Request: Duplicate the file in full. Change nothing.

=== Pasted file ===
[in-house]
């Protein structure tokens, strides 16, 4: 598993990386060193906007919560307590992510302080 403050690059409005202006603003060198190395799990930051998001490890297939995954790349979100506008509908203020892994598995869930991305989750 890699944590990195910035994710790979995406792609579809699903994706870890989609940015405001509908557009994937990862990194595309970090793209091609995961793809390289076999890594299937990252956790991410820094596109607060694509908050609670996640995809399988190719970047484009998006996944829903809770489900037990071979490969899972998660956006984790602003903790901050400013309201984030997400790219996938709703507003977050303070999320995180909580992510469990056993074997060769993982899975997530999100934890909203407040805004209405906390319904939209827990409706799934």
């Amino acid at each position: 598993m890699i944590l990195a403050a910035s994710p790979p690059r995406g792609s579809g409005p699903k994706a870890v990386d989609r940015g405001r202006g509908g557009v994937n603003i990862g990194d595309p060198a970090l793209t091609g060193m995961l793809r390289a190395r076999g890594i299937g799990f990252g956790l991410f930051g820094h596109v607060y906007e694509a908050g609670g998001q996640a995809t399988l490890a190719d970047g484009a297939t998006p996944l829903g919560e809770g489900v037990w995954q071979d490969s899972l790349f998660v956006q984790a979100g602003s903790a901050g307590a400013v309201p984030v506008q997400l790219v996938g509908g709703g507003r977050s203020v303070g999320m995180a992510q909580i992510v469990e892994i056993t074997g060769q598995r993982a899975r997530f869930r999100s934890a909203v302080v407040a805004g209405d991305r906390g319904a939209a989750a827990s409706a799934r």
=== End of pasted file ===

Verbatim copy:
[in-house]
């Protein structure tokens, strides 16, 4: 598993990386060193906007919560307590992510302080 403050690059409005202006603003060198190395799990930051998001490890297939995954790349979100506008509908203020892994598995869930991305989750 890699944590990195910035994710790979995406792609579809699903994706870890989609940015405001509908557009994937990862990194595309970090793209091609995961793809390289076999890594299937990252956790991410820094596109607060694509908050609670996640995809399988190719970047484009998006996944829903809770489900037990071979490969899972998660956006984790602003903790901050400013309201984030997400790219996938709703507003977050303070999320995180909580992510469990056993074997060769993982899975997530999100934890909203407040805004209405906390319904939209827990409706799934």
């Amino acid at each position: 598993m890699i944590l990195a403050a910035s994710p790979p690059r995406g792609s579809g409005p699903k994706a870890v990386d989609r940015g405001r202006g509908g557009v994937n603003i990862g990194d595309p060198a970090l793209t091609g060193m995961l793809r390289a190395r076999g890594i299937g799990f990252g956790l991410f930051g820094h596109v607060y906007e694509a908050g609670g998001q996640a995809t399988l490890a190719d970047g484009a297939t998006p996944l829903g919560e809770g489900v037990w995954q071979d490969s899972l790349f998660v956006q984790a979100g602003s903790a901050g307590a400013v309201p984030v506008q997400l790219v996938g509908g709703g507003r977050s203020v303070g999320m995180a992510q909580i992510v469990e892994i056993t074997g060769q598995r993982a899975r997530f869930r999100s934890a909203v302080v407040a805004g209405d991305r906390g319904a939209a989750a827990s409706a799934r």